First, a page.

MM: It was as challenging as I expected it to be, and we had a great, great, great group of people in every single department that wanted the show to succeed. And that’s not always the case. Occasionally you have star actors who want out, you have writers who are angry they got passed over in a writing job, you get people who are going to show up and phone it in. It’s rare, but it happens. You have a lot of dysfunction on a lot of shows. We never had that to begin with, and there was none of that moving forward.

The ship that [RAISING HOPE creator] Greg [Garcia] gave me was in great shape and ready to sail. Everybody was completely 100% in, and we accomplished a lot of things we wanted to do, and proved our efficiency, and did some other things from a producing standpoint, and things like that.

But there were no big surprises. It’s a 24/7 job. Your mind never stops. You never stop thinking about it, you never stop worrying. You wake up every morning terrified you won’t have that next idea, but then they do: the writers have an idea, and the actors have an idea, and the set guys have an idea, and the props, and everybody, one after another, just comes up with great ideas. And Friday, I take a walk [to the set] and say, “Holy crap, we did it again!” And then go home and panic all weekend.

Do you still have those moments where you forget you don’t have to come up with new stories for the Chances?
MM: I sleep like a baby now!

Do you have a favorite memory from the show’s four season?
MM: I don’t know that I do. I have so many specific ones with different people; these people really are all my friends. Just making shots with our cameramen — our two cameramen are fantastic. Walt [Fraser], the DP, who has been the DP on every episode of television I’ve directed, both here and MY NAME IS EARL. When we were shooting the big Christmas episode [“The Chance Who Stole Christmas”], Walt was on a giant lift trying to find angles to shoot the town square scene.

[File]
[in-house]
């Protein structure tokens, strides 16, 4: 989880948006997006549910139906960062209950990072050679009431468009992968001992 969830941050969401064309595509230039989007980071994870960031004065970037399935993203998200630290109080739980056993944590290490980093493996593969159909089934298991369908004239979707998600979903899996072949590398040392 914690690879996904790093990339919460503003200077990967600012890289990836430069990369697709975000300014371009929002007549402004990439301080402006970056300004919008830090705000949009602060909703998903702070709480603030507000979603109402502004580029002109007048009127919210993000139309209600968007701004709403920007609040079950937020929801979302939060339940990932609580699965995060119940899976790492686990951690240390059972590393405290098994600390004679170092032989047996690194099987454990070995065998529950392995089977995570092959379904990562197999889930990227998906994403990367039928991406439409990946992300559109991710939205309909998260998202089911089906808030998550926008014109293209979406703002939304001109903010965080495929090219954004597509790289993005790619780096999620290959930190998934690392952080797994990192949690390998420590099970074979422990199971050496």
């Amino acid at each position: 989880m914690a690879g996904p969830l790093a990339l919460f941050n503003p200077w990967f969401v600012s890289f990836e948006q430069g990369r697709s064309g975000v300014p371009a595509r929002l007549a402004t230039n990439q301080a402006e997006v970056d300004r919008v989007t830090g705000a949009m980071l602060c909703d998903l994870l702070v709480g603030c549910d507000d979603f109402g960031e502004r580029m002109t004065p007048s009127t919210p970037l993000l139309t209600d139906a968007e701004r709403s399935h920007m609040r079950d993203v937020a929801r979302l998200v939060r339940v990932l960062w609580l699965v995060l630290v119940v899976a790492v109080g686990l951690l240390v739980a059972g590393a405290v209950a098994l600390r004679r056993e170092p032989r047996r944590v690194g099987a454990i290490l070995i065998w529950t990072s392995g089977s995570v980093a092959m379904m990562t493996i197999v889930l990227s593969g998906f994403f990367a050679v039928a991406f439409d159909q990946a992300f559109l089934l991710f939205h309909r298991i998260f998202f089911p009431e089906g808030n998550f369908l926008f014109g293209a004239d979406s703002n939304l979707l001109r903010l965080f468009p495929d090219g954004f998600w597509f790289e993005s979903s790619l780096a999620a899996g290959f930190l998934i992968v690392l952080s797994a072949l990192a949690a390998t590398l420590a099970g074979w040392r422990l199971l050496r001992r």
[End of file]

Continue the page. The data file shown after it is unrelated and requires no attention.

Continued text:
Garret [Dillahunt (Burt)] directed his first episode, and going through that experience with him. Working with Martha who I have absolutely loved for a long, long time, and have proudly gotten to work with these past four years. And the writers I’ve known all these different times. When we’d light on an episode, and everyone got excited. There’s just been very many of them over the four years. It’s been a wonderful job.

Series finales can often be a hot topic with fans. Are you going to be looking online to see what people said about RAISING HOPE’s final episodes, or will you try to avoid the chatter?
MM: Oh, no, I read absolutely everything people write about it. Are you kidding me? [Laughs] I’m not avoiding it at all. I’m proud of it. If people don’t like it, you’re not going to please everybody. And sometimes, I read a review, and I’m like, “Eh, they have a point.” We’re not always the greatest, most perfect thing we can be. But I’ve never been ashamed of a whole episode or anything to that extent.

One of my mantras is every episode is somebody’s favorite. The whole totality of our audience, if you asked them their favorite episode, every one from this season would be mentioned at some point. Ones I didn’t like so much, or that I thought, ooh, I don’t know if this one as great as another one, people say to me, “I love that one, that was my favorite one!” And so they’re all somebody’s favorite. They’re all a little bit different. And none of them are embarrassing to me.

Right. And it’s bittersweet, but probably nice to go out when the show’s quality hasn’t dipped, versus people thinking it lasted too many seasons.
MM: Yeah. That’s true. We certainly didn’t run out of things to do, that’s for sure. But we’re forever in syndication, starting next fall!

RAISING HOPE’s one-hour series finale airs Friday, April 4th at 9 PM on Fox. And check back for after the finale for more from Mariano.


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2 Responses to “RAISING HOPE Series Finale: Mike Mariano on Reaching the End, the Episode That Never Was, Favorite Memories, and More”

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  2. Chris on April 16th, 2015 7:13 pm

    I just wanted to say that I loved the show so much. I just wish that they could of focused on the whole ” Jimmy doing the art and Sabrina writing kids books.” It seemed like it would of given the show a good ending for their family.